Gun-toting New Yorkers who feel burdened by Gov. Andrew Cuomo’s (D-NY) anti-gun New York Secure Ammunition and Firearms Enforcement Act, have introduced new amendments to get rid of some of the law’s most unpopular provisions.
As opposed to repealing the entire law, which has proved to be unfruitful, Sen. James Seward (R-Milford) and Assemblyman Anthony Brindisi (D-Utica) are launching a bipartisan effort to bid farewell to a few of the most ‘onerous parts’ of the SAFE Act. Here are the specifics of their three proposed amendments:
· Allow gun owners to load 10 cartridges into 10-round magazines. The Safe Act put that maximum at seven cartridges in some circumstances, at 10 in others. A federal judge in Western New York in late 2013 struck down the number as arbitrary; the state is appealing that decision. The proposed legislation would make it clear that shooters could legally fill 10-round magazines.
· Make it easier for owners of long guns to gift those guns to family members or people who hold a pistol permit.
· Cancel the requirement for background checks for all ammunition sales. New York State Police
have not yet created a system, Superintendent Joseph D'Amico told lawmakers late last month.
Gov. Cuomo signed the SAFE Act into law a month after the tragic shootings at Sandy Hook Elementary School in December 2013. Although the liberal governor claimed the bill would help keep New Yorkers out of danger, the law was unpopular from the moment Cuomo set down his pen. Among other heavy regulations, it banned the use of “assault weapons” – this was the state’s definition of guns such as AR-15 semi-automatic rifles – and demanded stricter registration requirements. These rules created an environment in which almost 1,200 felonies were documented against gun owners in just one year after the law was enforced.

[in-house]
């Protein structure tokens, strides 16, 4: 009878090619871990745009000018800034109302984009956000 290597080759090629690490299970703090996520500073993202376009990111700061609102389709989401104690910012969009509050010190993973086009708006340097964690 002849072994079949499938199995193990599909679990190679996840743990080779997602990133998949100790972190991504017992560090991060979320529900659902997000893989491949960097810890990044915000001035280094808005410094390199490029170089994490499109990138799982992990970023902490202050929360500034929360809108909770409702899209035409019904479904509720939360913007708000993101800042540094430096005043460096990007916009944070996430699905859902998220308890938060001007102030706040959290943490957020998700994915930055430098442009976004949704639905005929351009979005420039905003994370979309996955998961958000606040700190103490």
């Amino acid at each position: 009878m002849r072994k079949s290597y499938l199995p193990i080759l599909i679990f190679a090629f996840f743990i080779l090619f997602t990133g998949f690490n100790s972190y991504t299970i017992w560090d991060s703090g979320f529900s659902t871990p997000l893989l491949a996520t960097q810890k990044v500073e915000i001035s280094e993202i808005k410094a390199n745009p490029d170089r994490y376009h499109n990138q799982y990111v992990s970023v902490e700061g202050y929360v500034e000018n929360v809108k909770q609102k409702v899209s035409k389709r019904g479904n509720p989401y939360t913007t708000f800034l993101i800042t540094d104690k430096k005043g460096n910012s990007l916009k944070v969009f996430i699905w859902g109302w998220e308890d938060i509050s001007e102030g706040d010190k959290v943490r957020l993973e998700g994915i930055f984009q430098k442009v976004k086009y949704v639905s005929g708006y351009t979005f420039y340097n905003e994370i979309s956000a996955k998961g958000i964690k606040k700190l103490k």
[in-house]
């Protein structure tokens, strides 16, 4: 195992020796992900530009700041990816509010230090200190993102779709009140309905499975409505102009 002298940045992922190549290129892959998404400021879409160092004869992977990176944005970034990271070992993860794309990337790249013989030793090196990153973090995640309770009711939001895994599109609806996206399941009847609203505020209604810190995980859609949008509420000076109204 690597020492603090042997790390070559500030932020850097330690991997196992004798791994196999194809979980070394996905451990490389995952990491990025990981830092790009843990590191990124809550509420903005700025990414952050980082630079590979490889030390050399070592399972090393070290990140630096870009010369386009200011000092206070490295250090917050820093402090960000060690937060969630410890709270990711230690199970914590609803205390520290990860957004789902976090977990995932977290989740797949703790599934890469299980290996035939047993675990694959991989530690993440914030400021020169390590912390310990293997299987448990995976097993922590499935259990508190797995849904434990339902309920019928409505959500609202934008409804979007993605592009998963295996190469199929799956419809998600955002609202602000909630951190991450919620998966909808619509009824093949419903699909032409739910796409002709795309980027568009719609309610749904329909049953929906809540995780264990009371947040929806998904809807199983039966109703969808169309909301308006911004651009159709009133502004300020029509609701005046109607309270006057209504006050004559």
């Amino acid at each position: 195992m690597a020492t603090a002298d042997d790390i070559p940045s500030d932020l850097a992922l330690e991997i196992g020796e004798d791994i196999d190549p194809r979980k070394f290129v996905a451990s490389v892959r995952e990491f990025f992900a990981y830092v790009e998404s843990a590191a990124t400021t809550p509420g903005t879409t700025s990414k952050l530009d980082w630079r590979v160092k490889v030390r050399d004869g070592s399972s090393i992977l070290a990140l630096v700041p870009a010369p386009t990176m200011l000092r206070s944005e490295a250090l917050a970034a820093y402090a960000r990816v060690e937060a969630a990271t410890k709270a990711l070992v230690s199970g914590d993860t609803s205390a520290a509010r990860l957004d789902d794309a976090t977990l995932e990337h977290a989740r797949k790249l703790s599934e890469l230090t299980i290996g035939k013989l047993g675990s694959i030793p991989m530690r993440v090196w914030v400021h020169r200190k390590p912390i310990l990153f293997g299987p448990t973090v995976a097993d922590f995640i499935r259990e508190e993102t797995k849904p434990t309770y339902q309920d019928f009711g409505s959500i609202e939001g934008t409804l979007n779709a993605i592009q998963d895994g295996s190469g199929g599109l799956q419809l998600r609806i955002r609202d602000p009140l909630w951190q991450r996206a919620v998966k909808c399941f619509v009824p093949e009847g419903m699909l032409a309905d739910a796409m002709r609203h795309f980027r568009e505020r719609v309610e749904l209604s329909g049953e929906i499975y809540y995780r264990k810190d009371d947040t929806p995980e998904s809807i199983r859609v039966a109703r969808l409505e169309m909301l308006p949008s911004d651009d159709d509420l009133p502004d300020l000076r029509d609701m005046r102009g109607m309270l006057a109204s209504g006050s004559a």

New Yorkers who cherish their Second Amendment rights have refused to let the state turn them into criminals, organizing large scale protests to give Cuomo a piece of their minds. Unfortunately, however, their demands have not carried far past Albany. The SAFE Act is still very much reality.
While protesters and legislators have failed to get rid of the entire law, this new baby step strategy just might work.